- China central bank tries to soothe global markets, says no reason for yuan to fall further (Reuters)
- Huge blasts at Chinese port kill 44, with hundreds injured (Reuters)
- China efforts to slow yuan fall hoist Europe shares, bond yields (Reuters)
- Greek Economy Unexpectedly Surged Before Capital Controls (BBG)
- Joe Biden Is Sounding Out Allies About a 2016 Bid (WSJ)
- U.K. Tries to Kick-Start Shale Gas With Planning Speedup (BBG)
In some ways the question is not whether the renminbi is competitive or uncompetitive. The problem is that the renminbi is unambiguously less competitive than it was. This comes at a time when the Chinese economy is struggling and the stock market bubble is bursting. To all but the most PollyAnna’ish of observers that means this is the start of a major renminbi devaluation forcing the US to import even more of the world’s unwanted deflation.... Prepare for sub-1% 10y Treasury yields and another financial crisis as policy impotence is soon revealed to all.
As we hurtle toward the absolutely critical months of September and October, the unraveling of the global financial system is beginning to accelerate.
Asset price inflation, a disease whose source always lies in monetary disorder, is not a new affliction. It was virtually inevitable that the present wild experimentation by the Federal Reserve - joined by the Bank of Japan and ECB - would produce a severe outbreak. And indications from the markets are that the disease is in a late phase, though still short of the final deadly stage characterized by pervasive falls in asset markets, sometimes financial panic, and the onset of recession.
"When all the experts and forecasts agree – something else is going to happen."
During six months of protracted and terribly fraught negotiations between Athens, Berlin, Brussels, and the IMF, the idea that Spain, Italy, and Ireland somehow represented austerity "success stories" was frequently trotted out as the rationale behind demanding that Greece embark on a deeper fiscal retrenchment despite the fact that the country is mired in recession. For many in the periphery, the notion of an economic recovery is fiction, plain and simple.
For 6 ½ long years, we have been bombarded with the mythology known as “the U.S. economic recovery” by the mainstream media.
Scaremongery... or maybe the whole point, as Obama's former chief economist noted, is to lose reserve status. Take That China!!
The economy operates within a finite world, so at some point, a problem of diminishing returns develops. In other words, it takes more and more effort (human labor and use of resources) to produce a given quantity of oil or food, or fresh water, or other desirable products. The problem of slowing economic growth is very closely related to the question: How can the limits we are reaching be expected to play out in a finite world? Many people imagine that we will “run out” of some necessary resource, such as oil, but we see the situation differently. Here are a few issues that may not be obvious.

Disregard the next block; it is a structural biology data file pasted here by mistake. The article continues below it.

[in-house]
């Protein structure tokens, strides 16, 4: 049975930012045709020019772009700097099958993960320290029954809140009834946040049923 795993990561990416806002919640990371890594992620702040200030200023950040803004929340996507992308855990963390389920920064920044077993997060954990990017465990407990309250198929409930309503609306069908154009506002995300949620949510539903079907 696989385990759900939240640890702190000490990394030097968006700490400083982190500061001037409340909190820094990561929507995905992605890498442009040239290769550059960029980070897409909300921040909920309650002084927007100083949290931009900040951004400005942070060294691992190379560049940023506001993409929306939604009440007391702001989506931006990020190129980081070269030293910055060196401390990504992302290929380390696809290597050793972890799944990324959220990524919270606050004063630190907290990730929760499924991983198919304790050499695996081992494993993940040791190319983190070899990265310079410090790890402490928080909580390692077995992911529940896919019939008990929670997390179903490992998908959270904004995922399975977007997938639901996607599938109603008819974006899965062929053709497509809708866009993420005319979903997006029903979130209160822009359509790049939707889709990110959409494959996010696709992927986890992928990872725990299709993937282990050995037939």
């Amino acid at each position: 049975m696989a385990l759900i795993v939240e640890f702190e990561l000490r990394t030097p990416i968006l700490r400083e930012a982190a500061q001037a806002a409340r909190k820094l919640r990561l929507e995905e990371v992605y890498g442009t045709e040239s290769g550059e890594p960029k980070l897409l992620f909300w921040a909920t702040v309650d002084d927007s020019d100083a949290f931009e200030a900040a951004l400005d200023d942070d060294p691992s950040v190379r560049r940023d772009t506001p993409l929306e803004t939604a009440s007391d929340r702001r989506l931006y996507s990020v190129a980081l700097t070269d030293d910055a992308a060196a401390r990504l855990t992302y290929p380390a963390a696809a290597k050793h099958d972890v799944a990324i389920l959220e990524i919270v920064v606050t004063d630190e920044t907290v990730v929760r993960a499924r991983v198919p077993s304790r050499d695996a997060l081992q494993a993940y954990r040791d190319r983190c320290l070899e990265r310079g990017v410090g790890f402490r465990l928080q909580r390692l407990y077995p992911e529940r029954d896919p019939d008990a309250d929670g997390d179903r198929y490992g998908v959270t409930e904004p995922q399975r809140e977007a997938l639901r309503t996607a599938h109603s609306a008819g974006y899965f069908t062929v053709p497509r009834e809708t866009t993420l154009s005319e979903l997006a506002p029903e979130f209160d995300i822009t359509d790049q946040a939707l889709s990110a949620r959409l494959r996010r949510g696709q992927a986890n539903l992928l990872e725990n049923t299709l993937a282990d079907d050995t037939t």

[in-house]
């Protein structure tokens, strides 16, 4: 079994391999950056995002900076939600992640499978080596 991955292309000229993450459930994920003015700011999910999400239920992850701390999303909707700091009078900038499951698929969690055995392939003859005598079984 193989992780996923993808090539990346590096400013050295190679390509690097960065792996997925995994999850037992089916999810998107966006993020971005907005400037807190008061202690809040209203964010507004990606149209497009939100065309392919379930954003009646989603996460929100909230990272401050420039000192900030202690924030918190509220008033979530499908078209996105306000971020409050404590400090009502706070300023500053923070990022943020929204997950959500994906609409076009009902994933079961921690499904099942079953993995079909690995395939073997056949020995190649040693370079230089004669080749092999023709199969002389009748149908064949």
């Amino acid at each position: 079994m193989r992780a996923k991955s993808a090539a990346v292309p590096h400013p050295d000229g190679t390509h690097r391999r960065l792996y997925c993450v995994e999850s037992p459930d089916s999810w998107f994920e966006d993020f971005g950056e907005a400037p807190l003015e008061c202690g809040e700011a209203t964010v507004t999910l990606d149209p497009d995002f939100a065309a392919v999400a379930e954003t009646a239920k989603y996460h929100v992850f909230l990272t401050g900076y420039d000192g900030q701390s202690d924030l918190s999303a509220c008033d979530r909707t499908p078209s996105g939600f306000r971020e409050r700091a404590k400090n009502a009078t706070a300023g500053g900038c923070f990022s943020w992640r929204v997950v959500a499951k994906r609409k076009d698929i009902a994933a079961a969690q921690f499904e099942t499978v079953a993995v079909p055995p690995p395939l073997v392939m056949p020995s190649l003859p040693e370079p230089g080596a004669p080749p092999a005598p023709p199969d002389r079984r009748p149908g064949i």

For anyone who might have missed it, Brazil is in trouble. "Macro imbalances in Brazil are large, the worst in almost a decade. The fiscal deficit at -8.1% of GDP is also at its widest in more than 20 years, with the combined twin deficits now tracking at a disquieting 12.5% of GDP. Brazil stands at a crossroads – both roads involve currency depreciation."
How much more devaluation is in store for the CNY? Well, if one believes the PBOC, today's intervention was a "one off." The problem is that just like every central bank in modern history, the Chinese central bank is lying. Here is the truth.
The ratio of wholesale inventories-to-sales pushed back up to 1.3 - its highest since the recession and is flashing an enormous red flag for an imminent recesion in America, with the automOtive industry the biggest factor in this. A bigger-than-expeted 0.9% surge in inventories (biggest since April 2014) was accompanied by a considerably slower than expected 0.1% growth in sales (weakest since March) suggest that 'field of dreams' corporate planning remains in place. Most crucially, as The Atlanta Fed warns, "lower inventory investment will subtract 1.7ppt from Q3 real GDP growth." The higher Q2 'build' the worst Q3 will be - though we are sure economists will extrapolate Q2 growth no matter what...
- China Rattles Markets With Yuan Devaluation (BBG)
- China Move Sparks Wave of Yuan Selling (WSJ)
- China's devaluation raises currency war fear as Greece strikes deal (Reuters)
- Protests return to Ferguson streets, state of emergency declared (Reuters)
- Heavily armed 'Oath Keepers' inject new unease to riot-hit Ferguson (Reuters)
- Greece Secures Bailout Deal After All-Night Talks in Athens (BBG)
- U.S. Identifies Insider Trading Ring With Ukraine Hackers (BBG)
Trainwreck? Rail traffic fell in July from a year ago as WSJ reports an increase in container volumes couldn’t offset a steep decline in oil and coal shipments according to the Association of American Railroads. Despite almost constant reassurance that plunging oil prices are 'unequivocally good" for America, AAR analysts warn "railroads are overexposed, relative to the economy in general, to the energy sector," adding that traffic data indiates "growth is slow and the recovery could be threatened by an interest-rate increase by the Fed."
For the past 8 years, the US consumer has dutifully spent, spent and then spent some more. This all came to a screeching halt earlier today when courtesy of the latest New York Fed Survey of Consumer Expectations, we learned that the US consumer has finally tapped out. Households reported that they expected to increase their spending by just 3.5% in the next year, a major drop from the 4.3% the month before. This was the lowest reading in series history.